Remote Sensing for Natural Disaster Recovery

Lessons Learned from Hurricanes Irma and Maria in Puerto Rico

Published in: Environmental Science and Policy, Volume 132, pages 153–159 (June 2022). doi: 10.1016/j.envsci.2022.02.023

Posted on on March 23, 2022

by Miriam E. Marlier, Susan A. Resetar, Beth E. Lachman, Katherine Anania, Keenan Adams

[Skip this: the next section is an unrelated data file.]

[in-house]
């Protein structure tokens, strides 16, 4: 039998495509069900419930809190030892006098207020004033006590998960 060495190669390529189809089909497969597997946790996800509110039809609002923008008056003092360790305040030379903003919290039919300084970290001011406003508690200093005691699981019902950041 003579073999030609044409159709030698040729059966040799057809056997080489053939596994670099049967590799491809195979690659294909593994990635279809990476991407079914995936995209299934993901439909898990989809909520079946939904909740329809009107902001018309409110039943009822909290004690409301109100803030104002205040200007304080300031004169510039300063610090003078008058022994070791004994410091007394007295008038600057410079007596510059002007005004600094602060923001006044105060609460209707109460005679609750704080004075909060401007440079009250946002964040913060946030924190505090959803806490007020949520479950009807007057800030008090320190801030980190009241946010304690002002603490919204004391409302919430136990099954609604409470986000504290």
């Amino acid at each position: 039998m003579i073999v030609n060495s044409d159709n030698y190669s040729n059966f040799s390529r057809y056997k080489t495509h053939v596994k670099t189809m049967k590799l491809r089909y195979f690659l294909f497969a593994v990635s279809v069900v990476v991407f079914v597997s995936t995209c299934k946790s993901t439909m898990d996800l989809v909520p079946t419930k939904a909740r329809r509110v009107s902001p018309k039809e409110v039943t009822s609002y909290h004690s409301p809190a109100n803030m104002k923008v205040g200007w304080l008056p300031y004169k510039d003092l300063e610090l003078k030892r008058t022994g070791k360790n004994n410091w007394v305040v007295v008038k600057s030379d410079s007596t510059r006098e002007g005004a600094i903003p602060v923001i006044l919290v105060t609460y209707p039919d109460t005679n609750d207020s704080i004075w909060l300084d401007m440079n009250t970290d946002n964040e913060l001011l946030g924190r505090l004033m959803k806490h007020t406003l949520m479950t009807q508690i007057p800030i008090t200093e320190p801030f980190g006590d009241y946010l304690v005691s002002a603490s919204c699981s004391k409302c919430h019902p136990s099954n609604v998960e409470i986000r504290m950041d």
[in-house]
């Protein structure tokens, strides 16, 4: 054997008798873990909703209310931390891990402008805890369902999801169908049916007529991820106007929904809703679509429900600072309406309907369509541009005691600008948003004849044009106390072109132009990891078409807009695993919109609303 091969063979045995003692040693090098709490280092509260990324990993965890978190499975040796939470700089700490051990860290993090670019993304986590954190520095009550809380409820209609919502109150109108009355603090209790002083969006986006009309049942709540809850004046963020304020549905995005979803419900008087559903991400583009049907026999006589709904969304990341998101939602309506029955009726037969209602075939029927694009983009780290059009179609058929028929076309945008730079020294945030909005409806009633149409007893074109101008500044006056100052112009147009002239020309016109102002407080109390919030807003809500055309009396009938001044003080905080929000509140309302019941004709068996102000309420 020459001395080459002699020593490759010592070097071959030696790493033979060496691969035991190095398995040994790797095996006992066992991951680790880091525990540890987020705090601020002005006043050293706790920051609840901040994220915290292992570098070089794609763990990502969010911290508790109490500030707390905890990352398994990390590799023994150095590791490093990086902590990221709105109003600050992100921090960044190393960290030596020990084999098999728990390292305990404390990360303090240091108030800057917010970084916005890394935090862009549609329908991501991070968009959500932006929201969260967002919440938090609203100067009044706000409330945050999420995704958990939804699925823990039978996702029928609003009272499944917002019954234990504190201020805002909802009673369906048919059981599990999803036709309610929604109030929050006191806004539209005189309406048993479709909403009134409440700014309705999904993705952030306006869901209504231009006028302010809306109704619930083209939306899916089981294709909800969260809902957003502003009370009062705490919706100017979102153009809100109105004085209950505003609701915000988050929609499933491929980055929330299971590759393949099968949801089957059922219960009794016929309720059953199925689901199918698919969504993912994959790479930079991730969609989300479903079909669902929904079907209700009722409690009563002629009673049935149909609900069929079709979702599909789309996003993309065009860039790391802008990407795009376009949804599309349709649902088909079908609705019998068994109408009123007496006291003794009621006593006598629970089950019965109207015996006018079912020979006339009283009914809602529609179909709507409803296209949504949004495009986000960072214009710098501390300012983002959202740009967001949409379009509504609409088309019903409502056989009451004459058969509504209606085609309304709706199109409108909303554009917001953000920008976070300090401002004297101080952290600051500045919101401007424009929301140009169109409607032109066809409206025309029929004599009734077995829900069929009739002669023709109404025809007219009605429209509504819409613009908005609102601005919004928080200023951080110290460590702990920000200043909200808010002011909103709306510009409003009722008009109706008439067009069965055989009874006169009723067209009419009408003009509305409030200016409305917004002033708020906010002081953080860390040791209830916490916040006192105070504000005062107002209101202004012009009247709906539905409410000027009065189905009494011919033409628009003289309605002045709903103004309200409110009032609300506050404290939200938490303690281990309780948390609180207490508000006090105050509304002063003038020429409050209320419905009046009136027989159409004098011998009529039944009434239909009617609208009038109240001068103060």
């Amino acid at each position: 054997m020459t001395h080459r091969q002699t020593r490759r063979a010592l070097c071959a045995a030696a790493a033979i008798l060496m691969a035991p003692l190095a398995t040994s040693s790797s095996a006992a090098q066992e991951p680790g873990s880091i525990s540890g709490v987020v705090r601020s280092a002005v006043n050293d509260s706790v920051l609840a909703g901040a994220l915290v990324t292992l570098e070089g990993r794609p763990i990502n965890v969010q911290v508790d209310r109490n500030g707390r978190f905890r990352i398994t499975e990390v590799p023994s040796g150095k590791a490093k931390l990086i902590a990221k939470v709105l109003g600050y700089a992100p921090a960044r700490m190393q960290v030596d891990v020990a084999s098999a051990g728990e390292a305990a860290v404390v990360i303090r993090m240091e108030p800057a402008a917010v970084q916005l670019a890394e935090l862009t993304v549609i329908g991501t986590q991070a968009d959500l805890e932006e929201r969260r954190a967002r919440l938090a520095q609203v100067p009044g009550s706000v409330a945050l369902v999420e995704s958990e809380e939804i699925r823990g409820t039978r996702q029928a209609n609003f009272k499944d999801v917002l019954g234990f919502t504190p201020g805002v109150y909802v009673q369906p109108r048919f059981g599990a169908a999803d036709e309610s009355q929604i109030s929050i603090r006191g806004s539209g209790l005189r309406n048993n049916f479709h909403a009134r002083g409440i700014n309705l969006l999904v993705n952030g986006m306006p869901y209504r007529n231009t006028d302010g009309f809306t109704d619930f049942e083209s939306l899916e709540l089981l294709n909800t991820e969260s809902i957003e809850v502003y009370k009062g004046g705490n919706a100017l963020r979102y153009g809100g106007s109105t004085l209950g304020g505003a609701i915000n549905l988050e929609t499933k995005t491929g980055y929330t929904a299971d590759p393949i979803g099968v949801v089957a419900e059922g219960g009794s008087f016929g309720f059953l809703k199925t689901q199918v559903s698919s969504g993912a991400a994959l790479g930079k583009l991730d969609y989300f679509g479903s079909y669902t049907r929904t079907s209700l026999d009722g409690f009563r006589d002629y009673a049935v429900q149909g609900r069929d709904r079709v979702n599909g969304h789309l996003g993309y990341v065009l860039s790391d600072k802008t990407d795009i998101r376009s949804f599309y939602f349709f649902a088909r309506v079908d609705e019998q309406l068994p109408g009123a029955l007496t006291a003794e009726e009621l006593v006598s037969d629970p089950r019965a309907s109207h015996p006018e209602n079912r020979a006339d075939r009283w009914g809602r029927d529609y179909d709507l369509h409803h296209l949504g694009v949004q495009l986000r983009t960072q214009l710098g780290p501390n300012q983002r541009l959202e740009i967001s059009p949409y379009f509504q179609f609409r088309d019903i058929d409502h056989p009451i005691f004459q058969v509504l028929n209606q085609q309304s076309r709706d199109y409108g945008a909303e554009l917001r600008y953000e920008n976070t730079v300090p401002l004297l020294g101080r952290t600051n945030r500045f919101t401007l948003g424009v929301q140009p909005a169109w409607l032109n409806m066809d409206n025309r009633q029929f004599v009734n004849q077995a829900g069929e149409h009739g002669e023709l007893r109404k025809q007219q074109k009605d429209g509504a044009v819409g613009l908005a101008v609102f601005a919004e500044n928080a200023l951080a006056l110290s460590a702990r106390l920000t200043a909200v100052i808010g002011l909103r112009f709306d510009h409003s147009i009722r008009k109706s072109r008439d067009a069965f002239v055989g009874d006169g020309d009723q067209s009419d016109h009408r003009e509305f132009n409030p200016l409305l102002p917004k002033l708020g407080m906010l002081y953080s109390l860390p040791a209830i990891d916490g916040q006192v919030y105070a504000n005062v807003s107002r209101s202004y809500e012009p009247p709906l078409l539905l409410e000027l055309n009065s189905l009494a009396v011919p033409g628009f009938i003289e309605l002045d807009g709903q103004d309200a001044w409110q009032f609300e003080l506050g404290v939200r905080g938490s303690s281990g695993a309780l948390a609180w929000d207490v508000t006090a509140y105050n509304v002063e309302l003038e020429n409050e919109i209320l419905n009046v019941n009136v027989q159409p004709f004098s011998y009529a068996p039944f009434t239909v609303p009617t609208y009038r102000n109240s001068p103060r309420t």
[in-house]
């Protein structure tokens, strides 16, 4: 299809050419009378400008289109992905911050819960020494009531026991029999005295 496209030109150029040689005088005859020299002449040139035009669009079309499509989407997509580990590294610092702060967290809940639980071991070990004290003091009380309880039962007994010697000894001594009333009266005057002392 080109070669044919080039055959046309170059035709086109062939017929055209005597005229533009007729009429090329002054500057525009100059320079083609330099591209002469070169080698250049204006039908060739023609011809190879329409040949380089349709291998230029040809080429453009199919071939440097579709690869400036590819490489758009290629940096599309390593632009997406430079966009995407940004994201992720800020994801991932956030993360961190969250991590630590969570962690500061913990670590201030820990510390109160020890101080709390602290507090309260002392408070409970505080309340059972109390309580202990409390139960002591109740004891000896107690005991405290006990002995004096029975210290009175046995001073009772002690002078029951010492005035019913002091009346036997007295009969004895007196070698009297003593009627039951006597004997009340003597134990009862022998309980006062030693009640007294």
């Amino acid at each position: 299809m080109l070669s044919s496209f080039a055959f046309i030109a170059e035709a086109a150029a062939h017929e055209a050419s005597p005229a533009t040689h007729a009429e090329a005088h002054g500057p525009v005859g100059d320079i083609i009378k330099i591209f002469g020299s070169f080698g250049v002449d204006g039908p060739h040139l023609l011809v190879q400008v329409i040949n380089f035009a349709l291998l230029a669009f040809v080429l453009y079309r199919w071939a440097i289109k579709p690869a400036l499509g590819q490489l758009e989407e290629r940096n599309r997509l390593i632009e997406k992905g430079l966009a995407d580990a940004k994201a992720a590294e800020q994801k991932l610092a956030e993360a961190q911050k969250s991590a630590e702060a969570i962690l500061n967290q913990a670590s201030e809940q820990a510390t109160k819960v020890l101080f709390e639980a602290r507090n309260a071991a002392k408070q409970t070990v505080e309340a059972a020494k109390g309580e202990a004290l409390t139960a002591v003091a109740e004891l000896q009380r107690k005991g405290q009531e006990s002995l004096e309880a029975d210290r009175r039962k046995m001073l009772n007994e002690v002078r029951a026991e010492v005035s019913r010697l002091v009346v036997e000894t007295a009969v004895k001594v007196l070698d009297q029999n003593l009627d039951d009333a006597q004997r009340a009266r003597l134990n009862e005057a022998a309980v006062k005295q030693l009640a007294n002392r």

In September 2017, Hurricanes Irma and Maria devastated the Commonwealth of Puerto Rico. Following these hurricanes, comprehensive and timely data collection was, and continues to be, required to assess both the severity of damage across Puerto Rico and to inform recovery and mitigation strategies. In this manuscript, we present how remote sensing data was incorporated into this assessment and planning process, focusing on the applications for Puerto Rico's natural resources in the months following the hurricanes. We first describe how different types of satellite and airborne remote sensing data, along with existing and newly developed data processing methodologies, were applied to the damage assessment and recovery planning process for three natural resource applications: terrestrial forests, landslides, and coastal systems. We show that while remote sensing data offered a critical first assessment of the damage caused by the hurricanes, it was not always easily integrated into the recovery planning process and the variable timelines required by decisionmakers. Remote sensing data remains a powerful, if sometimes underutilized, tool in immediate and long-term disaster recovery efforts, and we conclude by suggesting future areas for improvement to facilitate the integration into natural disaster planning, assessment, and response.

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